New York, NY, April 25, 2013 — The 136th Audio Engineering Society International Convention, being held in Berlin, Germany, on April 26 – 29, 2014, at the Estrel Hotel and Convention Center, will feature Dietrich Schüller, early advocate of digital audiovisual archiving, giving the Richard C. Heyser Memorial Lecture, one of the most anticipated events at every AES Convention. With his strong international engagement for audiovisual preservation and background experience in physics, ethnomusicology and cultural anthropology, Schüller will explain how technological development has led to a paradigm shift 25 years ago and the ways in which safeguarding the world's audiovisual has further developed since. The lecture will take place Saturday, April 26, 19:00 – 20:00 (Estrel Hall A).
Schüller originally joined the Phonogrammarchiv of the Austrian Academy of Sciences – the world’s first sound archive founded 1899 – as a student assistant and, following graduation, became its Director in 1972. After concentration on methodological aspects of sound recording for research purposes, he became increasingly engaged in audiovisual preservation and re-recording. He was a member of the Executive Board of the International Association of Sound and Audiovisual Archives (IASA) from 1975 to 1987, founder of the IASA Technical Committee and its chair until 2001. He is a member of the Audio Engineering Society, was a member of the Organizing Committee of the Vienna AES Conventions 1992 and 2007, and Vice-Chair of the AES Standards Subcommittee on Audio Preservation and Restoration until its closure in 2012. Schüller currently serves as UNESCO Vice-President of the Information for All Programme (IFAP), and chair of the IFAP Working Group on Information Preservation. An author of numerous publications on audiovisual preservation, he is also involved in national and international training courses and workshops for audiovisual archivists.
“The change of paradigm in audio preservation” Schüller reports “started 25 years ago in an informal environment around AES Conventions in the US. The first pilot projects, however, were established by German radio stations in the early 1990s, later followed by television archives. Adequate standards have been established, and we continue to adapt these to the development of the technical environment. I am looking forward to delivering the Heyser lecture at the Berlin convention, to sharing my experience of the development of audiovisual preservation, but also my concerns: specifically magnetic tapes are under threat by the rapid disappearance of replay machines. If not transferred in time to digital repositories, contents will be lost, even if the tapes are still in good physical condition.”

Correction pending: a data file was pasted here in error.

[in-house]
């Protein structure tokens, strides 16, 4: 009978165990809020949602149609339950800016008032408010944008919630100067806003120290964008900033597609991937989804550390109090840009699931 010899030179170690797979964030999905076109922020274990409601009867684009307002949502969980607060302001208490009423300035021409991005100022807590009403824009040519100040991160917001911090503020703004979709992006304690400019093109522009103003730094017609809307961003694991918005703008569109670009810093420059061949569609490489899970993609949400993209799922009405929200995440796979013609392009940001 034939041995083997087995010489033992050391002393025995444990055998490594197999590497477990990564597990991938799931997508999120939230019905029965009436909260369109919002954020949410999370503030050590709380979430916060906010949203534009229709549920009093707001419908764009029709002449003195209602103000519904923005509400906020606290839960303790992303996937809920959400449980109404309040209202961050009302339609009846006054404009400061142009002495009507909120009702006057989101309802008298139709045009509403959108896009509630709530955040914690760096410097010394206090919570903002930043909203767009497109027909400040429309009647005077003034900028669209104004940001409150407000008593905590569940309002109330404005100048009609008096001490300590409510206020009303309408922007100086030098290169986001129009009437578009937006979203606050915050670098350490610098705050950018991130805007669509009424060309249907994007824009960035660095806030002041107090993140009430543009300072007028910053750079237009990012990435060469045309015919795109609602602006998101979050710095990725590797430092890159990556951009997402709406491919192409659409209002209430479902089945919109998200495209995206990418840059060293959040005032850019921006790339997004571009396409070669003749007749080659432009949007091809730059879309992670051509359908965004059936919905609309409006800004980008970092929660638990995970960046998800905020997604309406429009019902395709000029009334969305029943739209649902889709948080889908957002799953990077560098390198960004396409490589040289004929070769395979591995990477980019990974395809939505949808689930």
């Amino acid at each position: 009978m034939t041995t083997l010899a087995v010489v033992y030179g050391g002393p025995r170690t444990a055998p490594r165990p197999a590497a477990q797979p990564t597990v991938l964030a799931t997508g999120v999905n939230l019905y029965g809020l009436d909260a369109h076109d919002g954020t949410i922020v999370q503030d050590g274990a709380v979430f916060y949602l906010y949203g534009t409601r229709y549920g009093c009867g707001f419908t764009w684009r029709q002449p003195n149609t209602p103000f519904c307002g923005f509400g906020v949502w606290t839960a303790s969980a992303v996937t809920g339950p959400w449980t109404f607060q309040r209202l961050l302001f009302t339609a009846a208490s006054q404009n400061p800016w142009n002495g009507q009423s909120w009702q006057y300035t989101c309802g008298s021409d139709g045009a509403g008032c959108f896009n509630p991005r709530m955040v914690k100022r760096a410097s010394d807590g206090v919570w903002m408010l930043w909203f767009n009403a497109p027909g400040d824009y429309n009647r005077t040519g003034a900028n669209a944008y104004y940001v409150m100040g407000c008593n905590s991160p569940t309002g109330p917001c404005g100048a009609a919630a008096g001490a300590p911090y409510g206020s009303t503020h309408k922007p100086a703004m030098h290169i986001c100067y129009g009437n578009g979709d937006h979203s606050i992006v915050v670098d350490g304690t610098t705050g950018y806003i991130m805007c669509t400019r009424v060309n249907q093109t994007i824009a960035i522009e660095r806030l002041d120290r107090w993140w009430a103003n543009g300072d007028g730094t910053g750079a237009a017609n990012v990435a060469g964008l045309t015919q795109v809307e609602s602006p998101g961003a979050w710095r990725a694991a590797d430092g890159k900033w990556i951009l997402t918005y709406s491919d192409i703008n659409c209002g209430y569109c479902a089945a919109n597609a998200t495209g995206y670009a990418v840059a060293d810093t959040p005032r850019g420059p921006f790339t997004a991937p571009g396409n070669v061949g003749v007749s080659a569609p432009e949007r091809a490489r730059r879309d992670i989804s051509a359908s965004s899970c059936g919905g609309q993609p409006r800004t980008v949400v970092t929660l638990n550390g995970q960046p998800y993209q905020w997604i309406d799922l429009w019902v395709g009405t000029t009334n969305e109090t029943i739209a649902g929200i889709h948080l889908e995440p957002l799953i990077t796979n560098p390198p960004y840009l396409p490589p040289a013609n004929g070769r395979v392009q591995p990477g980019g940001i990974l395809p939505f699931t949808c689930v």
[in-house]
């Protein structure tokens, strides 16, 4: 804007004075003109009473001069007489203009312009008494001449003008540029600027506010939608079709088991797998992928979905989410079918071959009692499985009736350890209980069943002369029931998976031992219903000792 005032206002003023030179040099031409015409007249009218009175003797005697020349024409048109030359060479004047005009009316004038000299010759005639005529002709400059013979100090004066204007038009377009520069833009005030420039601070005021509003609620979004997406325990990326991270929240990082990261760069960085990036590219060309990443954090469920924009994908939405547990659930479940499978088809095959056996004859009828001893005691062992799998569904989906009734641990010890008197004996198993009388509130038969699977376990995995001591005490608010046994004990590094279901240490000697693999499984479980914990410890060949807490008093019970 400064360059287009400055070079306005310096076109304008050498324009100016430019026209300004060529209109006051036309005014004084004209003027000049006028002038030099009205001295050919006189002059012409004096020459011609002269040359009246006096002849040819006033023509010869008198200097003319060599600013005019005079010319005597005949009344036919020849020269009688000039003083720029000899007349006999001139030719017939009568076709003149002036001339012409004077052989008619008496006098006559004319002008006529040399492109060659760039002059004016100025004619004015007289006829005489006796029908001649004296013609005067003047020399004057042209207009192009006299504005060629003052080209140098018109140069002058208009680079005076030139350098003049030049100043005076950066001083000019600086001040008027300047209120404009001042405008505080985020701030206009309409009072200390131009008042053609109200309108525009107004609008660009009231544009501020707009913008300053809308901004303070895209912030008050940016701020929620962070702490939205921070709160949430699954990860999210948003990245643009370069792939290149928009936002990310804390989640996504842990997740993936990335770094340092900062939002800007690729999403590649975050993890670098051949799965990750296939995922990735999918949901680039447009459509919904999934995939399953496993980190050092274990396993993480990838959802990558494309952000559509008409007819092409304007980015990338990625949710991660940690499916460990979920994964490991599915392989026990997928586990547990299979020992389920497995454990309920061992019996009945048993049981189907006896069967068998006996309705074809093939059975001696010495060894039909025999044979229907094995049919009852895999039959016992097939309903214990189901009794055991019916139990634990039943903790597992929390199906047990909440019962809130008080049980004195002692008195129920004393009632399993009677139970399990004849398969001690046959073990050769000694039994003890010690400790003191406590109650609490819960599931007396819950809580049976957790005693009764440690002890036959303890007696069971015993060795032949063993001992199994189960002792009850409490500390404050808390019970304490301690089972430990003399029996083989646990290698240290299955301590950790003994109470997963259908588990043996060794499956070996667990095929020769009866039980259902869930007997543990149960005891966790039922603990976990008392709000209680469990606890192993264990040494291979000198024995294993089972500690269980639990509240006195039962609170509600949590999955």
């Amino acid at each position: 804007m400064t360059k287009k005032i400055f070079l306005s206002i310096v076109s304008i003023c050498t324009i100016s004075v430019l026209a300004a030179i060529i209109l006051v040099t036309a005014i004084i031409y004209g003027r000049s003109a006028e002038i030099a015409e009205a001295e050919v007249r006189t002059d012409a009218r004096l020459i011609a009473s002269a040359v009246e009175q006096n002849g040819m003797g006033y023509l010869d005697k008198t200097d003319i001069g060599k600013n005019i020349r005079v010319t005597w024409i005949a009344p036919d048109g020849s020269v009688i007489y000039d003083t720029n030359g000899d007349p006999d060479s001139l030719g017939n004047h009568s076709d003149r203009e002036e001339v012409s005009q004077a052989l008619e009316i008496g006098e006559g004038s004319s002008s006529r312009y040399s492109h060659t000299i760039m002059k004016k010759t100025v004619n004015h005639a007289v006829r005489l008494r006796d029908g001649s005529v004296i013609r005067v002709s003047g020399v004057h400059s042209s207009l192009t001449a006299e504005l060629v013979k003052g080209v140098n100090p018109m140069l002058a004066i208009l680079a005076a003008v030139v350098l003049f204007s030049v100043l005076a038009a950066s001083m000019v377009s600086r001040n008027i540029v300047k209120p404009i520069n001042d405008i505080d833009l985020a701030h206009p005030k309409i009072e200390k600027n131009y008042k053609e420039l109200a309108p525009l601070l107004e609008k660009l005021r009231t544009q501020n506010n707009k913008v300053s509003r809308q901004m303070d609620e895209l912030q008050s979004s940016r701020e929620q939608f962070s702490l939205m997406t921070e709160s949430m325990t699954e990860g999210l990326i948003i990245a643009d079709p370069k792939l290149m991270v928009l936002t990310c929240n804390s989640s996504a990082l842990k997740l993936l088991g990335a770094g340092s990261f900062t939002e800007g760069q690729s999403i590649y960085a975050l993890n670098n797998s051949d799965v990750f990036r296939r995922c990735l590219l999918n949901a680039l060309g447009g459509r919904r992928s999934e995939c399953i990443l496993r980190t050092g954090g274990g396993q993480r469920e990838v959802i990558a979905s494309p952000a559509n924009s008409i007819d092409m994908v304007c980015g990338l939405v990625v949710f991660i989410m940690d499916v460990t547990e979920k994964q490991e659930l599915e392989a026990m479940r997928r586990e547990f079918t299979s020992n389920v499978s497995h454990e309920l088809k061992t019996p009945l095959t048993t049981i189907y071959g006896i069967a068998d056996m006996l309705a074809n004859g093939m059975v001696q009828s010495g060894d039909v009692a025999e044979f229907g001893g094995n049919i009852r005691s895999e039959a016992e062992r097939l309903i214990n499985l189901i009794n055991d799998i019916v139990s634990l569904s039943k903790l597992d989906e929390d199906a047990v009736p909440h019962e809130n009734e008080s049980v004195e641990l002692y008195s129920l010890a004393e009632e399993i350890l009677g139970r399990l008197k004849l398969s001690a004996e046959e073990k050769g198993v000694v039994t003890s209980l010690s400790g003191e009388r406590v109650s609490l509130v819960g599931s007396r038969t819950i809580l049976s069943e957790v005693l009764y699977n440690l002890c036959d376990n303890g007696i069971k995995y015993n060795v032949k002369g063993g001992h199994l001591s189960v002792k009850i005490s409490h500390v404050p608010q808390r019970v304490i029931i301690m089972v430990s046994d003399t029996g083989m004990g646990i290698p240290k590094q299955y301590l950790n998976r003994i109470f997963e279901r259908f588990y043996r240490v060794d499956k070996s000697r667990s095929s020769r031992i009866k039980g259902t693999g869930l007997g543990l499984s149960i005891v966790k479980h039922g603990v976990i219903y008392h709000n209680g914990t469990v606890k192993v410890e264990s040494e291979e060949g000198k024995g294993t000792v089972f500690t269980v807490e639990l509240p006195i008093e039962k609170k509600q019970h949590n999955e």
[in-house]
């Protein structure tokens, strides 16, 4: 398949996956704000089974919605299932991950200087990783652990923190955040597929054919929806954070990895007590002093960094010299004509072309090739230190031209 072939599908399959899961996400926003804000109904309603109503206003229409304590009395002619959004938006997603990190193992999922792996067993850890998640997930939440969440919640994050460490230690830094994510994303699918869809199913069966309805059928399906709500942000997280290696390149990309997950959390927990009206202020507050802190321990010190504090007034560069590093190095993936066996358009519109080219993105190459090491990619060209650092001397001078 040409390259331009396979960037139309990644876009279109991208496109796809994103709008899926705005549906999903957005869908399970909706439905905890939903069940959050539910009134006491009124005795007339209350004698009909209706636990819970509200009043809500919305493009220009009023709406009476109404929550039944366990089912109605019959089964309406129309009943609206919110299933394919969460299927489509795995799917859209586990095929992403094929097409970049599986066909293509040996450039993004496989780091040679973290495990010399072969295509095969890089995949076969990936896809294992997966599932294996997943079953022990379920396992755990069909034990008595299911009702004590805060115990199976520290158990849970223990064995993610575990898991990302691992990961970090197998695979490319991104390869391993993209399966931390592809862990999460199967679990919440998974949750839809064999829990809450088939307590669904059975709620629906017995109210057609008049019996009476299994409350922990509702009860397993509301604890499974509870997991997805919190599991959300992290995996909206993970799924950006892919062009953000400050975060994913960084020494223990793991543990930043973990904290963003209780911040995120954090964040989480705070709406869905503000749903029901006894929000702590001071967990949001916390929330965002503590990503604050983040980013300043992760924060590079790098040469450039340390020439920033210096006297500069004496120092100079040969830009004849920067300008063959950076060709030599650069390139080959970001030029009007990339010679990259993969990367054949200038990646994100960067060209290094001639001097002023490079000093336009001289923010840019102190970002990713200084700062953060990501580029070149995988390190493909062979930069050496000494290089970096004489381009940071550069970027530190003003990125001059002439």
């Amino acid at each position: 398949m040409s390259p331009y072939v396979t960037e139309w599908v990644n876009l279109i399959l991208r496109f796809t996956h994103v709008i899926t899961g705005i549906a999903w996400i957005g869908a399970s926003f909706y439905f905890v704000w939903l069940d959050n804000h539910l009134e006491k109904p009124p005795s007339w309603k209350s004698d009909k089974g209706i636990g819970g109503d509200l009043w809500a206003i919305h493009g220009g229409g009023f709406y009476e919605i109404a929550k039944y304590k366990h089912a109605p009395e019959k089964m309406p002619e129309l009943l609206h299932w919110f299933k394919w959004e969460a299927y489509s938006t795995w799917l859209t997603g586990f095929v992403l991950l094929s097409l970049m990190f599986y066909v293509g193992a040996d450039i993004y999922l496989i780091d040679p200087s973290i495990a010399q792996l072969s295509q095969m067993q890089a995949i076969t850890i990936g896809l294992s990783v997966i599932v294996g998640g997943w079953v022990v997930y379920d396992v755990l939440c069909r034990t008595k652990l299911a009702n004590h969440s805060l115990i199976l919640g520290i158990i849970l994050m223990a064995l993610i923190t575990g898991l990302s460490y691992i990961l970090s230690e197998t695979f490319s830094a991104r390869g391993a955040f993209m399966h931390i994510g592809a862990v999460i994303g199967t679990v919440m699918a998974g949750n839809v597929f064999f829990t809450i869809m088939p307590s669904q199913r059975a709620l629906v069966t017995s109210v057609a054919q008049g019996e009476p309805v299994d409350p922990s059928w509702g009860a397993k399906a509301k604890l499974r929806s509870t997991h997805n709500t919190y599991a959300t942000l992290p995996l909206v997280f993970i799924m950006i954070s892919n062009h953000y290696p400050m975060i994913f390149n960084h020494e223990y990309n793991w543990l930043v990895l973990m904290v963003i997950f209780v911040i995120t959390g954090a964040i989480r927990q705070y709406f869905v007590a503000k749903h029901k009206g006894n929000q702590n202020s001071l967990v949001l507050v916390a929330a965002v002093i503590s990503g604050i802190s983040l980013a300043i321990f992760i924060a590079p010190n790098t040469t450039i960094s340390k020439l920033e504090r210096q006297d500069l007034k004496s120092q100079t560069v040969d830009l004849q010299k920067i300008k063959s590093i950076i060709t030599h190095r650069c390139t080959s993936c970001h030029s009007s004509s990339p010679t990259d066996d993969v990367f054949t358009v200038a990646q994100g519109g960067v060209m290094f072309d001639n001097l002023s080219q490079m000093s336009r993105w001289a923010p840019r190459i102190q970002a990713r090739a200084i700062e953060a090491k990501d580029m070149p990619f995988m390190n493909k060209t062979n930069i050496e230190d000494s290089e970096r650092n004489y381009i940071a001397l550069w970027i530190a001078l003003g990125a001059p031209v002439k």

The Richard C. Heyser Memorial Lecture series was established in May 1999 by the AES Technical Council, the Board of Governors and the Richard Heyser Scholarship Fund to honor the extensive contribution to the Society by Heyser, widely known for his ability to communicate new and complex technical ideas with great clarity and patience. The Heyser Series is an endowment for lectures that bring to AES conventions eminent individuals in audio engineering and related fields. Like Dietrich Schüller, many previous lecturers were also exceptional across creative, technical and entrepreneurial roles, including Ray Dolby, Ray Kurzweil, Walter Murch, Phil Ramone and George Massenburg.
For more information on this year’s Heyser lecture, please visit http://www.aes.org/technical/heyser/aes136.cfm. For further information on the 136th AES International Convention, and to register for your Exhibits-Plus badge or the premium All Access badge, please visit http://www.aes.org/events/136/.